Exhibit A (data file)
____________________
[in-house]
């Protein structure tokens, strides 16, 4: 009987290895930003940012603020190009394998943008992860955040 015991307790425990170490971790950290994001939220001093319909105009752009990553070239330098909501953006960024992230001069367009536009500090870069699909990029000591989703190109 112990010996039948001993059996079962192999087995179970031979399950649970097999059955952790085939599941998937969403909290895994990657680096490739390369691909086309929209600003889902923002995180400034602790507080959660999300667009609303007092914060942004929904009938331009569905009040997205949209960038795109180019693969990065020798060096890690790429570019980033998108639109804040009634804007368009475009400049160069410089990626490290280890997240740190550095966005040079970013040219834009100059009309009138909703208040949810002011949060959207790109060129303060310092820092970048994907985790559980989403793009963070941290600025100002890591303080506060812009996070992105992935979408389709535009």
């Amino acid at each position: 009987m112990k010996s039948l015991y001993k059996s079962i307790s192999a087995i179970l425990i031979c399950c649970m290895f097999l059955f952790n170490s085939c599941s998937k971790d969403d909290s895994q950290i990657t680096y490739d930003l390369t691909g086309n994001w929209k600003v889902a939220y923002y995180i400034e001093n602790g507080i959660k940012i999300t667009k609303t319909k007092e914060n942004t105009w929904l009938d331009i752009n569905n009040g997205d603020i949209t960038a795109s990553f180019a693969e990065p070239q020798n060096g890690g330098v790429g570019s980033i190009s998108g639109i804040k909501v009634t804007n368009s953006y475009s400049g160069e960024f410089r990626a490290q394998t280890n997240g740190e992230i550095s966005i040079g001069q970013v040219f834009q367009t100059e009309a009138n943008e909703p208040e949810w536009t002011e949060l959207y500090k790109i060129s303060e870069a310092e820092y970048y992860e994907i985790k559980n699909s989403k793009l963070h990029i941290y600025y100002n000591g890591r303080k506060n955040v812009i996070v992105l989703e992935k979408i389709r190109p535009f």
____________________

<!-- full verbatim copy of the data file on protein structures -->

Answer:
[in-house]
């Protein structure tokens, strides 16, 4: 009987290895930003940012603020190009394998943008992860955040 015991307790425990170490971790950290994001939220001093319909105009752009990553070239330098909501953006960024992230001069367009536009500090870069699909990029000591989703190109 112990010996039948001993059996079962192999087995179970031979399950649970097999059955952790085939599941998937969403909290895994990657680096490739390369691909086309929209600003889902923002995180400034602790507080959660999300667009609303007092914060942004929904009938331009569905009040997205949209960038795109180019693969990065020798060096890690790429570019980033998108639109804040009634804007368009475009400049160069410089990626490290280890997240740190550095966005040079970013040219834009100059009309009138909703208040949810002011949060959207790109060129303060310092820092970048994907985790559980989403793009963070941290600025100002890591303080506060812009996070992105992935979408389709535009």
């Amino acid at each position: 009987m112990k010996s039948l015991y001993k059996s079962i307790s192999a087995i179970l425990i031979c399950c649970m290895f097999l059955f952790n170490s085939c599941s998937k971790d969403d909290s895994q950290i990657t680096y490739d930003l390369t691909g086309n994001w929209k600003v889902a939220y923002y995180i400034e001093n602790g507080i959660k940012i999300t667009k609303t319909k007092e914060n942004t105009w929904l009938d331009i752009n569905n009040g997205d603020i949209t960038a795109s990553f180019a693969e990065p070239q020798n060096g890690g330098v790429g570019s980033i190009s998108g639109i804040k909501v009634t804007n368009s953006y475009s400049g160069e960024f410089r990626a490290q394998t280890n997240g740190e992230i550095s966005i040079g001069q970013v040219f834009q367009t100059e009309a009138n943008e909703p208040e949810w536009t002011e949060l959207y500090k790109i060129s303060e870069a310092e820092y970048y992860e994907i985790k559980n699909s989403k793009l963070h990029i941290y600025y100002n000591g890591r303080k506060n955040v812009i996070v992105l989703e992935k979408i389709r190109p535009f």